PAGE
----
Exceptionally Weak Oversight of Virtual Charter Schools is Standard

While accountability, oversight, and transparency have long been weak in brick-and-mortar charter schools, all three are even weaker when it comes to virtual charter schools, also known as cyber charter schools.1

This is troubling in and of itself but also because virtual charter schools are notorious for particularly low graduation rates, abysmal academic performance, and widespread fraud and corruption. The news is regularly filled with stories about scandals plaguing virtual charter schools, even more so than the typical scandals and fraud plaguing brick-and-mortar charter schools. And just like brick-and-mortar charter schools, virtual charter schools also under-enroll English Language Learners and students with disabilities. The latest findings on these and other problematic aspects of virtual charter schools are available here.

According to the Education Commission of the States (January 2020), at least 25 states with charter school laws do not provide additional oversight specific to virtual charter schools . This issue has come up sharply in recent weeks in Pennsylvania, where public demands for greater scrutiny of virtual charter schools have grown louder and become commonplace. Forty-five states, Washington DC, Puerto Rico, and Guam currently have laws enabling the creation of charter schools, which means that more than half the states with charter school laws eschew much-needed oversight and supervision of cyber charter schools. The long-standing absence of accountability and transparency in the charter school sector is a built-in feature of state charter school laws and not some unfortunate omission or something legislators innocently forgot to enshrine in law.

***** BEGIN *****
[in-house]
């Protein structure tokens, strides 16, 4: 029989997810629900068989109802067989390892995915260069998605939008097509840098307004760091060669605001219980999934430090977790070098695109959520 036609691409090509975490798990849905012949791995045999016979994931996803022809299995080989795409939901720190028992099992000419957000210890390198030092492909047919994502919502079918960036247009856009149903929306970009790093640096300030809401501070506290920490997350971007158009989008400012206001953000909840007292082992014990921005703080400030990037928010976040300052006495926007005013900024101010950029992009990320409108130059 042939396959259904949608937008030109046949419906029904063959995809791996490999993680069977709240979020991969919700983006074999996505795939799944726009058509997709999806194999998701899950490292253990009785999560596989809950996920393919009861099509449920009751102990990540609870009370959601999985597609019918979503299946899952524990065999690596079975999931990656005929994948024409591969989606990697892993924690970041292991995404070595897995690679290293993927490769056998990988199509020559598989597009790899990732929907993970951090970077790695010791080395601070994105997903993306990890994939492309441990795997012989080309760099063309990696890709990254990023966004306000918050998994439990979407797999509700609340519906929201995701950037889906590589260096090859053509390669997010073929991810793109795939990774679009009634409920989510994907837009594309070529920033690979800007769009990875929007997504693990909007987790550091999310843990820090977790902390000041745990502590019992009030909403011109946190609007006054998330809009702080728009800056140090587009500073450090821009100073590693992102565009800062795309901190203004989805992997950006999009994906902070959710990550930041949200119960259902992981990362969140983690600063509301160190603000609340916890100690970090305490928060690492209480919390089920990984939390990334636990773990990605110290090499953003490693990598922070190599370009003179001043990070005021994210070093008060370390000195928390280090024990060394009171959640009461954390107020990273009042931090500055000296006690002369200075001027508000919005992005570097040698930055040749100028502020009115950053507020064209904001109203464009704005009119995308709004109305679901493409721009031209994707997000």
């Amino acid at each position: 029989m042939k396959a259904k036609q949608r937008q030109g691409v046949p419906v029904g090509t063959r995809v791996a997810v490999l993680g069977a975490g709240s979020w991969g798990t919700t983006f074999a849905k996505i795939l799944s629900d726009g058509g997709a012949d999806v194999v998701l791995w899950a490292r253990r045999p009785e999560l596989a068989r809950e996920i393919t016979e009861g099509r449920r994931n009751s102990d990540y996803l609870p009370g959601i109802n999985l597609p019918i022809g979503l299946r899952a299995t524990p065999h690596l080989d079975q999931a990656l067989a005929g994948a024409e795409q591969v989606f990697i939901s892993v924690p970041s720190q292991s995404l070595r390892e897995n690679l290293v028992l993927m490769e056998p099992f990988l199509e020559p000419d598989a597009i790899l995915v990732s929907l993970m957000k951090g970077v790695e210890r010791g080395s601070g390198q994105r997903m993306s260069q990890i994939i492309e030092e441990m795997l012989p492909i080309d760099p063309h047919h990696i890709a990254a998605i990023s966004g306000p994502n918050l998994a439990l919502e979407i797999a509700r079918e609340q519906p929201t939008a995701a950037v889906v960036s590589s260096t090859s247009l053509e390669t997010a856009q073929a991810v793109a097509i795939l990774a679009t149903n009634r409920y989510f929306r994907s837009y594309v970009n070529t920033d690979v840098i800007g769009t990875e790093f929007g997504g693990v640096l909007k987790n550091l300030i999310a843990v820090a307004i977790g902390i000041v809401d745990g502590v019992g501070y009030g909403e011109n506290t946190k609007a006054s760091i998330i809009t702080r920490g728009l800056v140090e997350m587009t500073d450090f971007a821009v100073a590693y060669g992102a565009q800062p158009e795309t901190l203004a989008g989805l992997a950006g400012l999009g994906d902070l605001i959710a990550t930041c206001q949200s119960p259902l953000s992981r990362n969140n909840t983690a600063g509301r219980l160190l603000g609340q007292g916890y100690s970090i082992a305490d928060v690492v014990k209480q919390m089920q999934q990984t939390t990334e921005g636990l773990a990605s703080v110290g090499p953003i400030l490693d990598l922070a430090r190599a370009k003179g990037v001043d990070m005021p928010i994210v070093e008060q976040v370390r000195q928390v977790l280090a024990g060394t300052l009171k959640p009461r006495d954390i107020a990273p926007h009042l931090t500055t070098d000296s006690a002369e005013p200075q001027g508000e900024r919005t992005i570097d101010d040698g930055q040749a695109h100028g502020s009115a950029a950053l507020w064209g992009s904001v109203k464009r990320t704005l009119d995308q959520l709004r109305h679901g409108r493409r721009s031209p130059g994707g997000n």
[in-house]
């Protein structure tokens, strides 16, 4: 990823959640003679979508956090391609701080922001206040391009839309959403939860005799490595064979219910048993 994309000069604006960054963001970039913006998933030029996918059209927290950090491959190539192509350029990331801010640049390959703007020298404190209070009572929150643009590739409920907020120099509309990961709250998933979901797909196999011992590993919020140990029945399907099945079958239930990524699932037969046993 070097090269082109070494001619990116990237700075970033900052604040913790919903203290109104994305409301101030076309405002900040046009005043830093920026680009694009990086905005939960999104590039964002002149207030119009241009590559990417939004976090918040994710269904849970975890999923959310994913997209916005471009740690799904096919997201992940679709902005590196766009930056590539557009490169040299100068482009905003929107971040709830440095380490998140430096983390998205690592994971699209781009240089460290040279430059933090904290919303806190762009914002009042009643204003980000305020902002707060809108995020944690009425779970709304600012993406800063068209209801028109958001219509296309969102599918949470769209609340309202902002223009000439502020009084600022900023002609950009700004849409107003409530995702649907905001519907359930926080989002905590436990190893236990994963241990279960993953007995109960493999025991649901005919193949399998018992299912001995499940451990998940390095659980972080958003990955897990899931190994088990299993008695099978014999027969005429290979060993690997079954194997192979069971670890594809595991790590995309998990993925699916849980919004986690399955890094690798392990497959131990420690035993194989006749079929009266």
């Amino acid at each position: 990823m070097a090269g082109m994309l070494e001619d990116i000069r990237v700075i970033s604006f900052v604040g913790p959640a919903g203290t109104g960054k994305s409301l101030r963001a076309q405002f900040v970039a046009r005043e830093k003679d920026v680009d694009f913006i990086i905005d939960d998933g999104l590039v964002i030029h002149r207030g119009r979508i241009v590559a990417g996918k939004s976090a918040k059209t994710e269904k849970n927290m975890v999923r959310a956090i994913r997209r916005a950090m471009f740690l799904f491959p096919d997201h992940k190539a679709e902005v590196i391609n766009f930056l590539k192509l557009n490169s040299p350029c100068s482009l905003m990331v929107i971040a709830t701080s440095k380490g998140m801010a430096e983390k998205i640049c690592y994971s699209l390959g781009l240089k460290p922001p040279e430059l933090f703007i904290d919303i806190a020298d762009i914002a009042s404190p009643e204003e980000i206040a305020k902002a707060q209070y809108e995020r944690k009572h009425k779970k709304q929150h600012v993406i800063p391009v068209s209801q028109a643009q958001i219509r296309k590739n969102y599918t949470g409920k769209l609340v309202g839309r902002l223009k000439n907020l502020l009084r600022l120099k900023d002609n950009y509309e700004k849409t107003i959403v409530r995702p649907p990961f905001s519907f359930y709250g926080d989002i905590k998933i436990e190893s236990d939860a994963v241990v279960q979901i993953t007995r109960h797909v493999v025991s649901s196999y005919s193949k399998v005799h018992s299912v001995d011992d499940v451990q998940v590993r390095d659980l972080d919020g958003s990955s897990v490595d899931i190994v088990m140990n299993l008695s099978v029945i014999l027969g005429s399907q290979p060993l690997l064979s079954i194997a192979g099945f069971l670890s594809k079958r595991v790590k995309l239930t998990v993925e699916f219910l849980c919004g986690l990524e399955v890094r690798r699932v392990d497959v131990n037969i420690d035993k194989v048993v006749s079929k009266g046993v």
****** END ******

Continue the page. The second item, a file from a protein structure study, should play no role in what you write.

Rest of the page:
It should also be recalled that the entities that “oversee” charter schools (charter school authorizers) are usually not public in the proper sense of the word, which means that there is little real accountability to the public, which is problematic given the billions of dollars siphoned each year by virtual charter schools from public schools. Members of many charter school authorizers across the country are appointed, not elected, individuals.

In this context many parents often find out the hard way that virtual charter schools are not the fit for their kids that they thought they would be.

The privatizers and neoliberals behind charter schools are determined to enforce an antisocial aim for education. They have no interest in a pro-social education system that serves nation-building. Privatizers and neoliberals willfully ignore the fact that people do not want or need education arrangements that are unaccountable, segregated, mired in corruption, and a major source of profit for narrow private interests.

  1. Unlike public schools, all charter schools in the U.S. are governed by unelected individuals. []
Shawgi Tell is author of the book Charter School Report Card. He can be reached at stell5@naz.edu.. Read other articles by Shawgi.